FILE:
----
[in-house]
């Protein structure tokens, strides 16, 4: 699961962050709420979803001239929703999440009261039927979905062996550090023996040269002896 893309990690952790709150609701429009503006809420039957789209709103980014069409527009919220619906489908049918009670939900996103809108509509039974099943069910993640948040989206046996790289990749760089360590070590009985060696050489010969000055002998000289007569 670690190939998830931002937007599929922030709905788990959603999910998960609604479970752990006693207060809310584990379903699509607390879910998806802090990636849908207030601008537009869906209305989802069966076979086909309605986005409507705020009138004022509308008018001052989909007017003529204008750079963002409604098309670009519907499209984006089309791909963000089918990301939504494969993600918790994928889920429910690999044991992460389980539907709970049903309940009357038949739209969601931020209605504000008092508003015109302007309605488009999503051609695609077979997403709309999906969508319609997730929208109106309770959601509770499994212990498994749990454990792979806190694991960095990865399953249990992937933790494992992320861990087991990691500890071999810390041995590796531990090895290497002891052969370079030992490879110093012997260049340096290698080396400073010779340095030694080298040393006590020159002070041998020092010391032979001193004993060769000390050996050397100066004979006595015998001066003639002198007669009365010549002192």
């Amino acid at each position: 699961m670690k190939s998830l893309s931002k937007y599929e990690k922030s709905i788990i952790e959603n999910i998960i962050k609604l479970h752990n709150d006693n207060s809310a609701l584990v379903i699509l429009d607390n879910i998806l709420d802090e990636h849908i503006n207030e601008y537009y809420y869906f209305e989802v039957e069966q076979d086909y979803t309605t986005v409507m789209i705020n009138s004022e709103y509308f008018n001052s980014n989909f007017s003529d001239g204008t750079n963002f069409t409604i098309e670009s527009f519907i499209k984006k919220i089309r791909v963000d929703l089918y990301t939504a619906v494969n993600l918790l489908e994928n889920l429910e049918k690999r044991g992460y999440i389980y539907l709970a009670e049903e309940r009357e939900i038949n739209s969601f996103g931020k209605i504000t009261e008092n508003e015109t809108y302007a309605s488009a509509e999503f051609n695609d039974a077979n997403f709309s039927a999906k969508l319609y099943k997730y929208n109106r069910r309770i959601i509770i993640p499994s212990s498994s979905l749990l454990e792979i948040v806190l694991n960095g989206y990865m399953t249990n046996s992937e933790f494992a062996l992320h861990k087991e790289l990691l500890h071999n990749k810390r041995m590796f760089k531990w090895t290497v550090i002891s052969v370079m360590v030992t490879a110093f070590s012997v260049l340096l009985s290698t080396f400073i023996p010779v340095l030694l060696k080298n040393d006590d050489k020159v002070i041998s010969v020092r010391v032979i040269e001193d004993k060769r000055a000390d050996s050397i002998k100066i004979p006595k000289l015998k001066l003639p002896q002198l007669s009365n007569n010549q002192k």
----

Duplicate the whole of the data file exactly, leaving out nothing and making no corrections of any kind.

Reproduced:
[in-house]
């Protein structure tokens, strides 16, 4: 699961962050709420979803001239929703999440009261039927979905062996550090023996040269002896 893309990690952790709150609701429009503006809420039957789209709103980014069409527009919220619906489908049918009670939900996103809108509509039974099943069910993640948040989206046996790289990749760089360590070590009985060696050489010969000055002998000289007569 670690190939998830931002937007599929922030709905788990959603999910998960609604479970752990006693207060809310584990379903699509607390879910998806802090990636849908207030601008537009869906209305989802069966076979086909309605986005409507705020009138004022509308008018001052989909007017003529204008750079963002409604098309670009519907499209984006089309791909963000089918990301939504494969993600918790994928889920429910690999044991992460389980539907709970049903309940009357038949739209969601931020209605504000008092508003015109302007309605488009999503051609695609077979997403709309999906969508319609997730929208109106309770959601509770499994212990498994749990454990792979806190694991960095990865399953249990992937933790494992992320861990087991990691500890071999810390041995590796531990090895290497002891052969370079030992490879110093012997260049340096290698080396400073010779340095030694080298040393006590020159002070041998020092010391032979001193004993060769000390050996050397100066004979006595015998001066003639002198007669009365010549002192």
């Amino acid at each position: 699961m670690k190939s998830l893309s931002k937007y599929e990690k922030s709905i788990i952790e959603n999910i998960i962050k609604l479970h752990n709150d006693n207060s809310a609701l584990v379903i699509l429009d607390n879910i998806l709420d802090e990636h849908i503006n207030e601008y537009y809420y869906f209305e989802v039957e069966q076979d086909y979803t309605t986005v409507m789209i705020n009138s004022e709103y509308f008018n001052s980014n989909f007017s003529d001239g204008t750079n963002f069409t409604i098309e670009s527009f519907i499209k984006k919220i089309r791909v963000d929703l089918y990301t939504a619906v494969n993600l918790l489908e994928n889920l429910e049918k690999r044991g992460y999440i389980y539907l709970a009670e049903e309940r009357e939900i038949n739209s969601f996103g931020k209605i504000t009261e008092n508003e015109t809108y302007a309605s488009a509509e999503f051609n695609d039974a077979n997403f709309s039927a999906k969508l319609y099943k997730y929208n109106r069910r309770i959601i509770i993640p499994s212990s498994s979905l749990l454990e792979i948040v806190l694991n960095g989206y990865m399953t249990n046996s992937e933790f494992a062996l992320h861990k087991e790289l990691l500890h071999n990749k810390r041995m590796f760089k531990w090895t290497v550090i002891s052969v370079m360590v030992t490879a110093f070590s012997v260049l340096l009985s290698t080396f400073i023996p010779v340095l030694l060696k080298n040393d006590d050489k020159v002070i041998s010969v020092r010391v032979i040269e001193d004993k060769r000055a000390d050996s050397i002998k100066i004979p006595k000289l015998k001066l003639p002896q002198l007669s009365n007569n010549q002192k």